- August 21, 2020
Florida’s unemployment rate dropped in October, reflecting the state’s continued push to reopen businesses during the coronavirus pandemic.
But the severe economic impacts of the pandemic will result in additional weeks of state assistance next year for jobless people.
The state Department of Economic Opportunity on Friday announced a 6.5% unemployment rate for October, down from a revised 7.2% in September. The new rate is based on mid-October data.
Since mid-March, the department has received 4.68 million jobless claims, and Friday’s report estimates 659,000 Floridians qualified as unemployed in October out of a workforce of 10.1 million. That was a reduction of 72,000 from the number of people who qualified as unemployed in September.
“What we are seeing right now is a trend of gaining jobs,” Adrienne Johnston, the department’s chief of the Bureau of Labor Market Statistics, told reporters Friday. “We actually gained a little bit faster in October than we had in the last few months.”
Johnston noted the report doesn’t indicate if people are returning to old jobs or finding new work.
The department on Friday also fixed Florida’s third-quarter jobless average at 8.6%.
That quarterly mark triggers an additional seven weeks, from 12 weeks to 19 weeks, in which jobless Floridians next year will be able to draw assistance.
State law holds the number of weeks at 12 when unemployment is at or below 5%, with an additional week added for each 0.5 percentage point above 5% in the third quarter of a calendar year.
The state pays a maximum of $275 a week, among the lowest amounts in the nation. The extension announced Friday does not change that maximum payment amount.
Sen. Linda Stewart, D-Orlando, said Friday the extra weeks are needed, but more still needs to be done, particularly for tourist-dependent Central Florida. Stewart and other Democrats have repeatedly called for DeSantis to take additional steps to try to prevent the spread of the virus and to fix problems in the unemployment system.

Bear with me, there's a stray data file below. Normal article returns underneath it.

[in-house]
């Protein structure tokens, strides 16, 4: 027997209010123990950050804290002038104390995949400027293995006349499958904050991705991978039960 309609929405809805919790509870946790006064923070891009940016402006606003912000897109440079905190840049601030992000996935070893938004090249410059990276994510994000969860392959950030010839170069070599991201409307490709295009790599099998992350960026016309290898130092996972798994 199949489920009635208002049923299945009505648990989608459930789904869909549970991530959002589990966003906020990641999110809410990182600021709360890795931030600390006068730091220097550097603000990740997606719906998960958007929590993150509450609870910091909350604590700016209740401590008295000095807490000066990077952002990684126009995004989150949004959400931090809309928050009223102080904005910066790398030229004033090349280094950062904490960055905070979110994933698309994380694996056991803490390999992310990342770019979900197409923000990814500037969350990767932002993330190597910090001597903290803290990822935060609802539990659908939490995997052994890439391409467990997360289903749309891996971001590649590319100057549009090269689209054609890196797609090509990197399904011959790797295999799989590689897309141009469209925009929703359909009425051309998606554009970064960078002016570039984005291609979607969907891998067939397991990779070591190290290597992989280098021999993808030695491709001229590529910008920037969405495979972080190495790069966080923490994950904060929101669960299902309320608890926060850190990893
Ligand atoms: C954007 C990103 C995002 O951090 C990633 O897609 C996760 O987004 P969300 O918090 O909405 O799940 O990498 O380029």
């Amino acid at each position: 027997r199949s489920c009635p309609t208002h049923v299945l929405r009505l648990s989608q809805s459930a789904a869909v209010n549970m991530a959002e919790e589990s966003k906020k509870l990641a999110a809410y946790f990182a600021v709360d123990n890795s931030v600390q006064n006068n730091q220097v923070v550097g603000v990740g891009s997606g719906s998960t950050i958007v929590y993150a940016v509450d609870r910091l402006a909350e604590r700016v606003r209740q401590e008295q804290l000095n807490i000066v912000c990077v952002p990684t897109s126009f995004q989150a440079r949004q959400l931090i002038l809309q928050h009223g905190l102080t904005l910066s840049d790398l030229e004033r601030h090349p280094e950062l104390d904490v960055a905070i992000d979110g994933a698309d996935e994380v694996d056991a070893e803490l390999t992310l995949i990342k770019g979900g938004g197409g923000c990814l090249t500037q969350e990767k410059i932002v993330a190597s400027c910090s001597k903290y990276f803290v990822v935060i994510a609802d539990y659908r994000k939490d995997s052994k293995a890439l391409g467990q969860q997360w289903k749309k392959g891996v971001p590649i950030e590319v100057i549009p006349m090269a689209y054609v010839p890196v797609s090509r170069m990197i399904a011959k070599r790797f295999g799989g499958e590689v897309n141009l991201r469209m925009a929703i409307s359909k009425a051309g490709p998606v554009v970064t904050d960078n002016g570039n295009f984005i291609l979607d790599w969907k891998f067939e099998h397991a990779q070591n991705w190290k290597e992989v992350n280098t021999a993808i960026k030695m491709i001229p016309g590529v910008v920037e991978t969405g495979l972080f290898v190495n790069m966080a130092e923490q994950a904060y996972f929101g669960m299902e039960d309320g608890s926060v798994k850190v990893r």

“The governor’s reluctance to take the measures necessary to bring down the infection rate means the virus is running this economy, not him,” Stewart said. “While I don’t think anyone is going to turn down that additional $275 per week for seven more weeks, my fear is that after those additional weeks, those who have lost their jobs are still going to be in the same sinking boat.”
Travel and leisure-related businesses showed the biggest monthly gains in the new report, but their recovery still lags. Areas most dependent on tourism — Osceola, Orange, Miami-Dade and Broward counties — retained the highest unemployment rates.
State economic development officials highlighted the state gaining more than 61,000 private-sector jobs from month to month.
In a prepared statement, Department of Economic Opportunity Executive Director Dane Eagle said business leaders and economic-development officials are focused on “Floridians returning to the workforce and helping to rebuild our great economy.”
The state’s workforce decreased by 14,000 in the month-to-month estimates and is down 314,000 from a year ago, when the jobless rate was 2.9% and the state didn’t face an economic crisis brought on by the pandemic.
The September unemployment rate was initially announced at 7.6% but was revised to 7.2% on Friday. With the revision, the estimate of people out of work in September fell from 770,000 to 731,000.
In the new report, businesses in the leisure and hospitality industries in October gained 29,600 jobs, of which 21,100 were in accommodations and food services.
However, leisure and hospitality have still lost the most jobs in the past year, down 198,500 positions. And looming end-of-the year layoffs, topped by the more than 18,000 announced by Walt Disney Co. for its Florida properties, won’t be reflected until January unemployment reports.
The category of professional and business services, which added 13,000 jobs from September to October, remains 49,100 jobs below a year ago.
The category of transportation and utilities, which added 6,000 jobs over the month, is down 37,700 positions from a year ago.
Jobs in construction were up 2,900 in the month, but are still off 10,500 for the year.
The highest unemployment was found in the Orlando-Kissimmee-Sanford metropolitan area, at 8 percent, followed by a 7.7% rate in the South Florida region encompassing Miami to West Palm Beach.
The Tampa-St. Petersburg-Clearwater region was at 5.6 percent. The Jacksonville metropolitan area stood at 5 percent.
The lowest unemployment mark, 3.9%, was found in the Crestview-Fort Walton Beach-Destin metro area. Next lowest was the Gainesville area at 4.3%, followed by the Panama City area at 4.6%.
Florida was one of 37 states with reduced unemployment rates announced on Friday, with the national rate now at 6.9%.
The rates went up in Arizona, Kentucky, Louisiana, New Jersey, North Dakota, Oklahoma, Tennessee and Wisconsin.